By Heather Richards
May 2, 2018 - Wyoming’s coal industry is being offered a seat at the table with regulators at the Environmental Protection Agency as part of a new initiative to collaborate with sectors that power Western economies, the agency’s regional office announced Tuesday.
The Environmental Protection Agency Region 8 includes Colorado, Wyoming, Utah, Montana and the Dakotas. The Smart Sector Program will be a vehicle for data analysis, roundtables between industry and regulators and reports that show the impact of sectors such as agriculture and mining on the environment and the economy.
In Wyoming, the chosen sector to work with the EPA on this program is mining, an industry that has been at odds with the federal agency for years over an Obama-era measure to cut carbon dioxide emissions from power plants. For many in Wyoming, the Clean Power Plan was crafted as part of a political “war on coal.” Repealing the plan was a key selling point in President Donald Trump’s campaign, and last year the Environmental Protection Agency began the work of revising or unravelling the regulation.
The new program to work with industries like coal is in line with EPA Administrator Scott Pruitt’s business-friendly direction since taking over the agency. In a March interview with the Star-Tribune at the Black Thunder coal mine near Wright, Pruitt said industry needs and practices should guide policies from the Environmental Protection Agency, not the other way around.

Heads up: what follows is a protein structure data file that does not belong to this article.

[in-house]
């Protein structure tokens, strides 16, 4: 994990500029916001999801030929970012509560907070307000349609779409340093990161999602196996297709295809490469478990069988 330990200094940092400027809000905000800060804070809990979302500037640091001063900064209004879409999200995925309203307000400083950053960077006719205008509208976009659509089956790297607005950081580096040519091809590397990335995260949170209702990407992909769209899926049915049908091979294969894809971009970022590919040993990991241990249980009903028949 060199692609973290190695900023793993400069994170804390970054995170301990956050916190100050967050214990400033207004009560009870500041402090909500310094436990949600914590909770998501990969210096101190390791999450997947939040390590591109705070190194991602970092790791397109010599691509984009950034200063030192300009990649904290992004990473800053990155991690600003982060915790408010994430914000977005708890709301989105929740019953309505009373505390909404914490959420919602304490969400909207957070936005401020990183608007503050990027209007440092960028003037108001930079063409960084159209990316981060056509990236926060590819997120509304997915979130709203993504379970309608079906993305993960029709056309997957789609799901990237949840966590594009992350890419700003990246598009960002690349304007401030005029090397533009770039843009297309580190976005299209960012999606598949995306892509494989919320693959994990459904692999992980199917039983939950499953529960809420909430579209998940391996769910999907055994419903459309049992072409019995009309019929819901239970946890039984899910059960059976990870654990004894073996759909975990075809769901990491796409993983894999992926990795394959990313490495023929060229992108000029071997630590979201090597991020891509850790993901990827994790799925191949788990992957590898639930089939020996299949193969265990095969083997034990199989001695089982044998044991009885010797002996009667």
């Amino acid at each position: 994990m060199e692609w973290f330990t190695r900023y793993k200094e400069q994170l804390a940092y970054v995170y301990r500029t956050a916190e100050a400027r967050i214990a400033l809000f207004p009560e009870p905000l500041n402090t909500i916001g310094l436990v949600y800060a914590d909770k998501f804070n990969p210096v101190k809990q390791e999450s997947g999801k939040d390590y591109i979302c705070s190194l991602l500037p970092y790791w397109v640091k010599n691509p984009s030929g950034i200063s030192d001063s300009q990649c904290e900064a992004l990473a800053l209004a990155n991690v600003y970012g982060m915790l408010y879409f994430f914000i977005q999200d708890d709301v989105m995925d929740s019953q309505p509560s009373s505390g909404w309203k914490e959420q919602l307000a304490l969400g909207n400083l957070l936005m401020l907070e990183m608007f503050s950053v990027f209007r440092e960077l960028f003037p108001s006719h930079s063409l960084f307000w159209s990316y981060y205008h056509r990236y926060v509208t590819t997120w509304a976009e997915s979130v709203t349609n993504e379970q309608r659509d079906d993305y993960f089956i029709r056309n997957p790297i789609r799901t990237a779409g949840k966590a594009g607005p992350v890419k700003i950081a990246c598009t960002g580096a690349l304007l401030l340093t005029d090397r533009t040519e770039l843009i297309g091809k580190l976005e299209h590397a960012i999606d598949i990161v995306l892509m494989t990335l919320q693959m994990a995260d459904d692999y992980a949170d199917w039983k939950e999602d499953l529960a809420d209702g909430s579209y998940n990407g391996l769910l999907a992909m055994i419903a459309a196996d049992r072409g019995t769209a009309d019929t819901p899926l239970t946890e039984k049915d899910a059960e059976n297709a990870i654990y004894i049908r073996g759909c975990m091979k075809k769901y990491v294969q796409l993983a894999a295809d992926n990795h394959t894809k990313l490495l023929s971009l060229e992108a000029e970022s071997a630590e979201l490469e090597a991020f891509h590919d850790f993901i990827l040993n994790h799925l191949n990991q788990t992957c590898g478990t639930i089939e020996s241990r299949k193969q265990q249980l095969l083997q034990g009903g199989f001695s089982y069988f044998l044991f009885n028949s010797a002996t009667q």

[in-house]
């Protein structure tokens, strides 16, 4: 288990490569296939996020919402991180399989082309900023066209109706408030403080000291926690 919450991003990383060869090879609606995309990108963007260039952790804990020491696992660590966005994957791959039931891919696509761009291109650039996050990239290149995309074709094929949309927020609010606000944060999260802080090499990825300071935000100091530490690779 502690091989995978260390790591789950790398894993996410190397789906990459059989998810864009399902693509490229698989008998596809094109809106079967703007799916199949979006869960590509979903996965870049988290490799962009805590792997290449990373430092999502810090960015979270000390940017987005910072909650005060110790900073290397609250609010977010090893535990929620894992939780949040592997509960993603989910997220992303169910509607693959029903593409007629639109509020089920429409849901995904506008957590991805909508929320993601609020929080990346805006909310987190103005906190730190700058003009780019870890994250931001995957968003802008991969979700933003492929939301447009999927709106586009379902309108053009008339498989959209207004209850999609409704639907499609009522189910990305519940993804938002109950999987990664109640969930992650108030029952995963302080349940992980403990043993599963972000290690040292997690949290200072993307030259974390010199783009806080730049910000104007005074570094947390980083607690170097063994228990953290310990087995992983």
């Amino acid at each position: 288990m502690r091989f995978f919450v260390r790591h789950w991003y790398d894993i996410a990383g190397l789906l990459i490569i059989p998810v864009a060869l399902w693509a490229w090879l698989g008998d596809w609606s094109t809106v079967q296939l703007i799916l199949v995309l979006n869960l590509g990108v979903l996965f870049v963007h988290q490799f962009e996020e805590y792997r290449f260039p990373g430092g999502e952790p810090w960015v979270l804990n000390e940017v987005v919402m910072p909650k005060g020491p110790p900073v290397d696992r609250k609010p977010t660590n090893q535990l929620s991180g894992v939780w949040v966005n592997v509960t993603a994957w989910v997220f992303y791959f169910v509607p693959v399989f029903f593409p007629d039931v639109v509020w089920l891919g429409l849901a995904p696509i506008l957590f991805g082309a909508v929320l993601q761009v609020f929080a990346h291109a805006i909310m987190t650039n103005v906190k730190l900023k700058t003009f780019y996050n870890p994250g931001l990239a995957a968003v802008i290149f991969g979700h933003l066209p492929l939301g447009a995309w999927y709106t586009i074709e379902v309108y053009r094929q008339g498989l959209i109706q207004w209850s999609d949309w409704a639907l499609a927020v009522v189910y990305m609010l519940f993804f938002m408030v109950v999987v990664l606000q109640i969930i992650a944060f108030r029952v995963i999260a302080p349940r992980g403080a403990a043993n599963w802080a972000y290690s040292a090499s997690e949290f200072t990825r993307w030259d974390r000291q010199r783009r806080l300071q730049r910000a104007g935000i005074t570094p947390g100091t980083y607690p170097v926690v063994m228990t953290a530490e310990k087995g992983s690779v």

“When industries and regulators better understand each other, the economy, public, and the environment all benefit,” Pruitt said Tuesday in a statement on the new initiative.
According to the EPA, collaborating with industries that are key to local economies can generate “sensible policies to improve environmental protection.”
Wyoming’s day-to-day relationship with the Environmental Protection Agency is largely related to topics such as clean drinking water or injection wells used by the oil and gas industry to dispose of wastewater. The agency has occasionally become deeply embedded in local issues in Wyoming, as when it stepped in to study the impact of hydraulic fracturing and wastewater management in Pavillion, with controversial results.
The agency also administers a number of grants to state regulatory agencies for environmental programs. It provides loans and grants for individual projects, such as a $300,000 grant approved on April 26 for Douglas to study the environmental risks of abandoned gas stations, a railyard and a historic oil depot in its downtown area.
The new initiative begins this summer with a number of forums. On the regulatory side, the EPA will work to explain its policy and practices “in simple terms,” according to an agency press release. For industries like mining, the forums offer a place to promote their way of doing things and their successes in environmental efforts.
“By working together and building a strong relationship between the Agency and the regulated community, we can make positive improvements toward maintaining a strong industry while achieving environmental goals,” said Travis Deti, executive director of the Wyoming Mining Association, in a statement Tuesday.
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